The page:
Design Thinking is one of the most popular innovation methods in the economy. Start-ups do it, concerns explore it and Apple has been using it for the development of its uniquely successful products and services. But what can design thinking accomplish in a company and what are its specific benefits? What makes it unique? Must the process be guided or can you do it yourself? Three terms help explain method and success:
- Team framework (People)
- Process expertise (Process)
- Customer understanding (Purpose)
Team framework – free up your employees
The Design Thinking method encourages creative and solution-oriented operations with 5 to 7-man teams and especially helps heterogeneous project teams successfully develop new solutions. Such teams are characterised by the freedom that they are given by the management: they can try new things, tumble, get up and carry on in quick succession. This framework can unleash the creative potential necessary to develop innovative products and services that delight the customer and build up competitive advantages for the company. At the same time, it is fun and helps improve team atmosphere. For such a creative team, different, yet complementary roles should be present. In addition to the obvious inventive heads, critical minds are required to counterbalance excess renewal euphoria. Movers and shakers ensure representative results in the end. For this kind of situation, an external observer can be of great help, for example, a suitable role model for the team like Meredith Belbin.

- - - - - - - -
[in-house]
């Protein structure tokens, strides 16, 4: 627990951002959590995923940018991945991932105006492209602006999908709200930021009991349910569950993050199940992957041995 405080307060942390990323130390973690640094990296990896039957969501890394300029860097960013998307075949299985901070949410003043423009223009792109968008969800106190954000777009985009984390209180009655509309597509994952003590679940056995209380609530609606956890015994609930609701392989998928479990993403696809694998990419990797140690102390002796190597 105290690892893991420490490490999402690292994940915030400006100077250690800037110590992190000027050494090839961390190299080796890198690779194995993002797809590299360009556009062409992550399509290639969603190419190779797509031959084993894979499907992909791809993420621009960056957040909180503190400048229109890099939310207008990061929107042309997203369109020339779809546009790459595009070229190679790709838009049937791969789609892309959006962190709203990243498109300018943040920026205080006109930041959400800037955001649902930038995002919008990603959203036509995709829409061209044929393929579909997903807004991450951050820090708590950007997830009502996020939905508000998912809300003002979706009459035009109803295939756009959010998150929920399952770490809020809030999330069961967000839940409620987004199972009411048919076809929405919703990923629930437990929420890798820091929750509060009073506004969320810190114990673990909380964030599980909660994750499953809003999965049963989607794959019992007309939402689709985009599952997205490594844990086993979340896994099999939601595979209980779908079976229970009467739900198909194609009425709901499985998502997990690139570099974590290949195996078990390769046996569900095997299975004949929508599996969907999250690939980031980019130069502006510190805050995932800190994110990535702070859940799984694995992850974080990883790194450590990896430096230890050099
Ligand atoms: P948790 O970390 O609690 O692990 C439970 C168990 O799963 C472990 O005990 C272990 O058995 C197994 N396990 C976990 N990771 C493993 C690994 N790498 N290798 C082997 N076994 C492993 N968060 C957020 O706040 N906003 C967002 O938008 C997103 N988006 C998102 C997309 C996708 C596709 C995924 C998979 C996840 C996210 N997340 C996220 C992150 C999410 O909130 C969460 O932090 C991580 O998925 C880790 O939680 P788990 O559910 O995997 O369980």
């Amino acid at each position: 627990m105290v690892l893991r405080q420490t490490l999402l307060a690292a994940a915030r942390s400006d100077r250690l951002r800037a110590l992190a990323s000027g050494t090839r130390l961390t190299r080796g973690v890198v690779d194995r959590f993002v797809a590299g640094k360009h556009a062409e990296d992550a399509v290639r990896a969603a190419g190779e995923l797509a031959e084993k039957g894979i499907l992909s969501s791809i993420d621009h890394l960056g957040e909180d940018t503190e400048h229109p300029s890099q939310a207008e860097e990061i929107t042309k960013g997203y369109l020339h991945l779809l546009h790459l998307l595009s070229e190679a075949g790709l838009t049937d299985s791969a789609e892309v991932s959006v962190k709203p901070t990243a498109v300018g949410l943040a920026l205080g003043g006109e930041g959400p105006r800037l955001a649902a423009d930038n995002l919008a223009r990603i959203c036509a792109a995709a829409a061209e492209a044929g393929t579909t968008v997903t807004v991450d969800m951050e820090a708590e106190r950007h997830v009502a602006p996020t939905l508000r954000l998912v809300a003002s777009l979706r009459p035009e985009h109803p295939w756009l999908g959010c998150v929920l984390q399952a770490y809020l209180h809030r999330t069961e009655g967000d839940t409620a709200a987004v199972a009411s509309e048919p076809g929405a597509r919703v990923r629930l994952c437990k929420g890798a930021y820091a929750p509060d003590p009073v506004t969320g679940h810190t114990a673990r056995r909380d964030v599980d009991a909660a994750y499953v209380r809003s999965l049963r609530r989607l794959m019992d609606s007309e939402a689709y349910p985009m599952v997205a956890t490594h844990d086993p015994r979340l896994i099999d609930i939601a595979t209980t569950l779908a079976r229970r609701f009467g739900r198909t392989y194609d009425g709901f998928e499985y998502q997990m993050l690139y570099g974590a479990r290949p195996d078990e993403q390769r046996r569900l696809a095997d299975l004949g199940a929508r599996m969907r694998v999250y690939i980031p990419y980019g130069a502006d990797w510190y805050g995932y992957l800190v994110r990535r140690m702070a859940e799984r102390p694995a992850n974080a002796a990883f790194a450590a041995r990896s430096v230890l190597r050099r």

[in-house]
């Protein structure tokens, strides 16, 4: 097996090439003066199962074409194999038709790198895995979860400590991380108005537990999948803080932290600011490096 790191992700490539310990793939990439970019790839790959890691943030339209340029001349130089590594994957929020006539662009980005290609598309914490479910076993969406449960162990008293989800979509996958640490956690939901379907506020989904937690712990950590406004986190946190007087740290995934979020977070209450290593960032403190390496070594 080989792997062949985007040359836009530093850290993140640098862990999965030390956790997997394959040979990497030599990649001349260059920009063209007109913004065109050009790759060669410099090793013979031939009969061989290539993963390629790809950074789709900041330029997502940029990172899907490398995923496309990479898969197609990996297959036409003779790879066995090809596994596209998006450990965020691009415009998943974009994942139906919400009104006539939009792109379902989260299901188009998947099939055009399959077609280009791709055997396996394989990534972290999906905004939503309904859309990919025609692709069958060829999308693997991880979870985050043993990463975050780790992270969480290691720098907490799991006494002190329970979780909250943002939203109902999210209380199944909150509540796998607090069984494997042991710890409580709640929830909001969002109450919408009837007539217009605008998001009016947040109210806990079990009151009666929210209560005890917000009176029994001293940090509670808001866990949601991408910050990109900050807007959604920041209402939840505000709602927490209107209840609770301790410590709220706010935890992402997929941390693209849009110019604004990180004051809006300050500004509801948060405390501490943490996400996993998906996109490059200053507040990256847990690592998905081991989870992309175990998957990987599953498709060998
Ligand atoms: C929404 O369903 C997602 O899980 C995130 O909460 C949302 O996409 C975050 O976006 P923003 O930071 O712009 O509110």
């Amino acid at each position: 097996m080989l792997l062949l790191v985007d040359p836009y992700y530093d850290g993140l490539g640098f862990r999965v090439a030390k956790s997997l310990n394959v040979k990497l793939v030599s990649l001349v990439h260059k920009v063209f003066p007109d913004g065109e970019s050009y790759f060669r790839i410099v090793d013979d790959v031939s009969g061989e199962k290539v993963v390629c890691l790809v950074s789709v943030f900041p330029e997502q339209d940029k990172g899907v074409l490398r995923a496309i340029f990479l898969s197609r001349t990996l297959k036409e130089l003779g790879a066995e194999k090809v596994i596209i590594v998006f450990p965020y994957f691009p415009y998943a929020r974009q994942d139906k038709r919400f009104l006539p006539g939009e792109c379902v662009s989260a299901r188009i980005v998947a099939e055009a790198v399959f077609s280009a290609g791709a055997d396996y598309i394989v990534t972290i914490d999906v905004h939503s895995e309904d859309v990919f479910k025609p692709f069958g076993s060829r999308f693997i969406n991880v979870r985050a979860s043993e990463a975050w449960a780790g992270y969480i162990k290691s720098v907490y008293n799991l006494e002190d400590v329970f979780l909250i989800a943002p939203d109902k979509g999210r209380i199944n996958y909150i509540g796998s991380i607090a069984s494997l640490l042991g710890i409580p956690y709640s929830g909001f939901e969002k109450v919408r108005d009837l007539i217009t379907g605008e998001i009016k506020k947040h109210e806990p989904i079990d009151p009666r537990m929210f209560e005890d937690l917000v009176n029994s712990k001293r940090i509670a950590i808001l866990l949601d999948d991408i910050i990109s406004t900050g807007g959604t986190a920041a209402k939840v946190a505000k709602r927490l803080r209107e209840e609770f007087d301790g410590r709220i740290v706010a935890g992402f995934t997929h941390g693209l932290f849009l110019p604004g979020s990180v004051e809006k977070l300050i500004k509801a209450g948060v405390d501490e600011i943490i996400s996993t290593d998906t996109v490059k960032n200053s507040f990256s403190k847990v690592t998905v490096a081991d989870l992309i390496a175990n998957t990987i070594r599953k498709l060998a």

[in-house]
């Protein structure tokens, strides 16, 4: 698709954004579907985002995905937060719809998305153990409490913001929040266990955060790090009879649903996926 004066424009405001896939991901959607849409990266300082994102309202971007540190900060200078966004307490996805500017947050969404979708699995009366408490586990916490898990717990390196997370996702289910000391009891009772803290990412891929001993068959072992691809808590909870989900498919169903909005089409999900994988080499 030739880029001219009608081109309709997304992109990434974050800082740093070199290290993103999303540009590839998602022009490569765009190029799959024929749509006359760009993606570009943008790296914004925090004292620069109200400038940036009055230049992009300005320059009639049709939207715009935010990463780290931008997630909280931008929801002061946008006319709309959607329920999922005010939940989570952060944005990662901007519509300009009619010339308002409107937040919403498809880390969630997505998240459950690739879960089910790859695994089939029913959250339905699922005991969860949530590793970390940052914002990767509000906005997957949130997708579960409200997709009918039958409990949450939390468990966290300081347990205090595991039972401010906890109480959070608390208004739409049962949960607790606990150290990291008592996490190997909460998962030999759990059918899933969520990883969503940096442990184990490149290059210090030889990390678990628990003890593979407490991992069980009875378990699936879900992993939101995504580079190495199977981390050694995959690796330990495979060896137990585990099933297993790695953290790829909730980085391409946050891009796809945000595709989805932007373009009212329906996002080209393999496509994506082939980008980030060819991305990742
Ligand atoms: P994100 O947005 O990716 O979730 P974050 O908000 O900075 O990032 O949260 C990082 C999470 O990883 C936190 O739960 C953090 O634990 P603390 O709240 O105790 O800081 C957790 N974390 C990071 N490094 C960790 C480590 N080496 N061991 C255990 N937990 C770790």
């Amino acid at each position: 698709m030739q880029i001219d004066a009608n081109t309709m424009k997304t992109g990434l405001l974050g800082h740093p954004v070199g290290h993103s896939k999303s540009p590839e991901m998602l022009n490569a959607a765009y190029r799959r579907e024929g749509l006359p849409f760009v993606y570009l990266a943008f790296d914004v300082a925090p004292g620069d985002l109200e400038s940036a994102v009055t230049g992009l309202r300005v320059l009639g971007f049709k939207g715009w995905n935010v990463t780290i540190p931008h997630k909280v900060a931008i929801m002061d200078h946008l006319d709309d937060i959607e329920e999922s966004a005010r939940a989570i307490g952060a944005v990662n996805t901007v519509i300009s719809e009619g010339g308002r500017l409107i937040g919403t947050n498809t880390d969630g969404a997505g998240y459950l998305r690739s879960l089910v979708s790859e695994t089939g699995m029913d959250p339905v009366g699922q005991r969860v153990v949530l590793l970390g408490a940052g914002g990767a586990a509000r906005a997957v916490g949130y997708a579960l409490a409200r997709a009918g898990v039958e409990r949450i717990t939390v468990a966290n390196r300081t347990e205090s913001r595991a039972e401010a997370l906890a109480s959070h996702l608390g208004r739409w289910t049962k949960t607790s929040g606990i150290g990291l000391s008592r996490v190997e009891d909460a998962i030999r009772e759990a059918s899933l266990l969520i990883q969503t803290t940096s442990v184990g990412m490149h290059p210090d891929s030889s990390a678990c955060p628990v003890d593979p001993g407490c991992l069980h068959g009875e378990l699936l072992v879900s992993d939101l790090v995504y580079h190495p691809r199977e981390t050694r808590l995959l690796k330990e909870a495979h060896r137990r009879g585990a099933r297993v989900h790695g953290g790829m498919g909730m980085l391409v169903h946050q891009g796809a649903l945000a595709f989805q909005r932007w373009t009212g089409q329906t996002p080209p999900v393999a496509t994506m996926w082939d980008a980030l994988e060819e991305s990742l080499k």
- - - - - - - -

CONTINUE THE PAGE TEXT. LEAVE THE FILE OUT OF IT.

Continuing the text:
Process expertise – because creativity needs structure
In addition to creativity, design thinking also means the practice of discipline in processes. Above all, a project team is required to focus on results and to get to the point. That’s why every step is time-limited – called ‘timeboxing’ in Design Thinking jargon. No matter how much discussion is ongoing and perspectives differ: when the given time’s up, one must present. Therefore, a moderator who knows the method well and, at the same time, has the experience to lead, motivate and challenge the team is required.
Customer understanding – knowing what the customer wants
Design Thinking means thinking along with the customer. Who needs your idea, your product, your service? Who is your customer or consumer? What do they really want or wish for regarding functions, possible uses or service experiences? You’ll find it best to figure it out alongside your customer.
Beware the naïve assumption that customers will tell you what they want if you ask for it nicely. That’s why you should make your innovation perceptible: construct a prototype of your product idea that’s tangible, but don’t make it too perfect – create room for feedback and exchange of ideas. While testing, the customer might suggest improvements for further developments of the prototype. It’s not the initial product idea, that’s important. It only serves as a starting point. It’s more important to enthuse the customer with what you finally deliver. It’s not completed until the users are happy and say: “Wow, that’s exactly what I need!” And if they have not, then you’re not finished yet.